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The most important change that has to happen for the Church's 'unprecedented future'

Editor’s note: The following is an essay published in the Church News in preparation for the Church’s 189th Annual General Conference.

What’s changing next?

That question, or variations of it, seems to come up a lot following a whirlwind year of changes in The Church of Jesus Christ of Latter-day Saints. From adjustments to the Sunday worship schedule and an emphasis on home-centered gospel learning, to changes in age requirements for youth to participate in temple and priesthood ordinances, to how missionaries can communicate with their families and last week’s announcement regarding changes to seminary — it has been a whirlwind year. Those changes don’t even address half of what we’ve seen since January 2018.

It’s clear God has a vision for His Church at this time. His prophet, President Russell M. Nelson, shared a glimpse when he said, “If you think the Church has been fully restored, you’re just seeing the beginning. There is much more to come.”

At the Rome Italy Temple dedication, where Latter-day Saints witnessed even more historic firsts, President Nelson added, “This is a hinge point in the history of the Church. Things are going to move forward at an accelerated pace. … The Church is going to have an unprecedented future, unparalleled. We’re just building up to what’s ahead now.”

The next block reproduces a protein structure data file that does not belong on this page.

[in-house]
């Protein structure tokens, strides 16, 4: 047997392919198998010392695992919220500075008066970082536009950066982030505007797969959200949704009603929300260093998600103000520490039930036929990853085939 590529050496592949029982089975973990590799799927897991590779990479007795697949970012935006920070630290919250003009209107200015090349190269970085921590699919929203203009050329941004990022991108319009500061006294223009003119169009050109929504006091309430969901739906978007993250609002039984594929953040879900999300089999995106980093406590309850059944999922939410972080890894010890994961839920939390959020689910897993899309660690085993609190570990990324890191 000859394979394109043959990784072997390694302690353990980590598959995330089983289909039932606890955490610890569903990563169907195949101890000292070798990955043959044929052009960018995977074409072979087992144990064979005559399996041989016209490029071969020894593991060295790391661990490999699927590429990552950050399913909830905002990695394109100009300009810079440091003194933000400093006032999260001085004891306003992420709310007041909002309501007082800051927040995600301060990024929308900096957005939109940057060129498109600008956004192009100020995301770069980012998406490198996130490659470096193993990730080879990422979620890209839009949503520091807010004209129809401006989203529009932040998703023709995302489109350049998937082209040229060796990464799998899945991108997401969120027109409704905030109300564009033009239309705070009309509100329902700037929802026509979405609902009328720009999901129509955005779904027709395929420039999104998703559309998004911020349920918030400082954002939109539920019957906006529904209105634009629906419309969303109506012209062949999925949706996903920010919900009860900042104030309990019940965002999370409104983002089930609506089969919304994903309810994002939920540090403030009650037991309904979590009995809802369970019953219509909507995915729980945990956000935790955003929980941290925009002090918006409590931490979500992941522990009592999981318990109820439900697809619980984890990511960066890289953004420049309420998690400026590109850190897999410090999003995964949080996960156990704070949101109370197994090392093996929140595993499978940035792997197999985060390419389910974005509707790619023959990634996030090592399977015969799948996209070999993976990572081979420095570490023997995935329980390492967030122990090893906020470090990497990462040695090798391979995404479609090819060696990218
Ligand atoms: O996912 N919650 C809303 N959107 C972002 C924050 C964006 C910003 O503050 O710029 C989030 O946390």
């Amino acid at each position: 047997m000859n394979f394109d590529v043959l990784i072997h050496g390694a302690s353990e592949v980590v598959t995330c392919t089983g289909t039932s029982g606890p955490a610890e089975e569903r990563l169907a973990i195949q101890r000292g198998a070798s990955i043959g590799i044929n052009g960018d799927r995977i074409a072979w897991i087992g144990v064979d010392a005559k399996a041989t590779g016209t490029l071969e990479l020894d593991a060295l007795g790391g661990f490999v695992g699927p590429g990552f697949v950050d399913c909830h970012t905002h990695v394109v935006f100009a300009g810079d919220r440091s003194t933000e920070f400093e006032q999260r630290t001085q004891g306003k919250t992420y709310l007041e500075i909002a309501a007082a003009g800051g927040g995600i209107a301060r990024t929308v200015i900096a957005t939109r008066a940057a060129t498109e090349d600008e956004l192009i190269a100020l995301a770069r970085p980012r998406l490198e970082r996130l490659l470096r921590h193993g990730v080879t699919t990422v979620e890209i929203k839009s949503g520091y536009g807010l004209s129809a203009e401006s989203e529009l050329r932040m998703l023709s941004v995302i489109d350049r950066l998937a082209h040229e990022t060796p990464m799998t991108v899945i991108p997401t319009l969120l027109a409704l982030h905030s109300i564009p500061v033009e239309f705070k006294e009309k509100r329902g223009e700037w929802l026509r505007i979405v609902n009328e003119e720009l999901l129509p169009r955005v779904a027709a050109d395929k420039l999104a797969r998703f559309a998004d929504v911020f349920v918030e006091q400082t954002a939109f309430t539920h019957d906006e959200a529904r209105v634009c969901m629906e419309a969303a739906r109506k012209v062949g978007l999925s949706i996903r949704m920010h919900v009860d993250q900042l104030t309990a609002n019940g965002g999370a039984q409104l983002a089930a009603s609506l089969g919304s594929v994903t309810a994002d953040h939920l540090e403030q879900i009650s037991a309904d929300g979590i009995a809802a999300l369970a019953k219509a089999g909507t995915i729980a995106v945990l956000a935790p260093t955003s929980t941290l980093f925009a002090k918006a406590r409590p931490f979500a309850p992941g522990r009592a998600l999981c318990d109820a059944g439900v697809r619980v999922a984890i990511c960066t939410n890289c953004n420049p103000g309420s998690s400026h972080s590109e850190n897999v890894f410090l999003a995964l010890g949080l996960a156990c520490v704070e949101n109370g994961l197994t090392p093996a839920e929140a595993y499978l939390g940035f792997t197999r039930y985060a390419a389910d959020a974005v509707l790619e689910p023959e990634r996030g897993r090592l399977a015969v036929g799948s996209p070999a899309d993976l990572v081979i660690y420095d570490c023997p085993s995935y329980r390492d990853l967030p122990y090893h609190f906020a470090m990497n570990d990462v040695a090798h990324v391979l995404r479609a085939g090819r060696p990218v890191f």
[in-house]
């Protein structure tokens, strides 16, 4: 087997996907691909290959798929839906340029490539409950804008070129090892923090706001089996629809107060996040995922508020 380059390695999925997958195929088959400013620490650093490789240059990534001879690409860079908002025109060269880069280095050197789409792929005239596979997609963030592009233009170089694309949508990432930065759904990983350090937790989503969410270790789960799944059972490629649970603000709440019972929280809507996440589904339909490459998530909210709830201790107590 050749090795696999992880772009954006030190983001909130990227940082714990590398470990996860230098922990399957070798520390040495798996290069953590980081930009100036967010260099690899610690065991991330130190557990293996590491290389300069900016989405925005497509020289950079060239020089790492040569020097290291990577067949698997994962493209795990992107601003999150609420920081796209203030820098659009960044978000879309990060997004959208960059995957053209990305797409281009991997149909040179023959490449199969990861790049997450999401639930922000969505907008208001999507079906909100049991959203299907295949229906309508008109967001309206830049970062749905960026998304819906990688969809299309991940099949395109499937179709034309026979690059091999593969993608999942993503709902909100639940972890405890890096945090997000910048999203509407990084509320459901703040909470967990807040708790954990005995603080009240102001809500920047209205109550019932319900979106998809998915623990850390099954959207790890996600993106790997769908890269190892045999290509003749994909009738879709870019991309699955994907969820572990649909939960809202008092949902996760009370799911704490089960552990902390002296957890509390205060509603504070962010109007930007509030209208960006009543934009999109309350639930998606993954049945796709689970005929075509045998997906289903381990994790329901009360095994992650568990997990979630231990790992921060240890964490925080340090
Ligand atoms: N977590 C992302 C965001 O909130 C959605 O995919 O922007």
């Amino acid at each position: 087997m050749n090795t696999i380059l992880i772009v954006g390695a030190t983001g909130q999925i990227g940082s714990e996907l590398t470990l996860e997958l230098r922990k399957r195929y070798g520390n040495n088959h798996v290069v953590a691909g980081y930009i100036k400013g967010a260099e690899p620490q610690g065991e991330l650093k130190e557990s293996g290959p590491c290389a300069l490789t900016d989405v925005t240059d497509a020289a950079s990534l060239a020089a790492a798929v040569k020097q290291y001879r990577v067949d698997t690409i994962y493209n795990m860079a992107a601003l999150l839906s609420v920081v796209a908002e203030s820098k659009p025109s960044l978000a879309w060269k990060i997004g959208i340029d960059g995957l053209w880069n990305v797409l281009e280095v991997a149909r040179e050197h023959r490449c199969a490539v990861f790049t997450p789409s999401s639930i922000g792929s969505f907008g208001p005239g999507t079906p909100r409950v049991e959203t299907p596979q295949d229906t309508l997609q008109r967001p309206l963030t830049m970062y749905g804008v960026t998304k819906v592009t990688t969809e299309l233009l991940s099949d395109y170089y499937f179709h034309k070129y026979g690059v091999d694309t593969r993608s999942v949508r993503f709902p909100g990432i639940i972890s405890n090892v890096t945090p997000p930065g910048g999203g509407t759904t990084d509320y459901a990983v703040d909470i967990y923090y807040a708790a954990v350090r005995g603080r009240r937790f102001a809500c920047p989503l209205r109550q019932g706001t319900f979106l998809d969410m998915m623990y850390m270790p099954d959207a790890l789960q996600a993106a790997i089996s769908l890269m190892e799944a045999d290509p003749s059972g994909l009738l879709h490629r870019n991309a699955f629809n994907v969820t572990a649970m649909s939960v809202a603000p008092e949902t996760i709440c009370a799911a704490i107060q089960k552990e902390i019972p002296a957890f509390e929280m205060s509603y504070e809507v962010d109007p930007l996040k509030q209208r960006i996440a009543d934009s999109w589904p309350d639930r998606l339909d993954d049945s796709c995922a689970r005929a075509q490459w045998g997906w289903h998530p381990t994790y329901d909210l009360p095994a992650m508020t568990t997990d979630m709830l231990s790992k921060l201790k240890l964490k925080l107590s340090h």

Read more highlights from the Rome Italy Temple dedication.

Unprecedented. Unparalleled. What does that mean for us as members of the Church today?

It’s easy to think of “the Church” as a big, global institution. But, really, “the Church” is you and me. It’s the people and their individual acts of love, service and devotion to God that make all the difference. It’s individuals over institution. When you think of it that way, the responsibility is clear. Our future, as disciples of Jesus Christ, is unprecedented and unparalleled. This is a hinge point in history when, as individuals, we need to build up the Savior’s Church for what’s ahead — when He returns again.

A personal responsibility

I don’t think it was coincidence President Nelson’s first talk in general conference as prophet was entitled “Revelation for the Church, revelation for our lives.” Only three months into his calling, he talked about how the Spirit had repeatedly impressed upon him “how willing the Lord is to reveal His mind and will.” Not just to him, God’s prophet, but to each of us as God’s children. President Nelson called receiving revelation a privilege and one of God’s greatest gifts to His children.

I couldn’t agree more. God doesn’t ask us to follow Him or His prophet blindly. He invites us to follow Him in faith and a big part of that is asking questions so that we come to know truth for ourselves.

Conferencegoers listen to a speaker during the Sunday afternoon session of the 188th Semiannual General Conference of The Church of Jesus Christ of Latter-day Saints in the Conference Center in downtown Salt Lake City on Sunday, Oct. 7, 2018.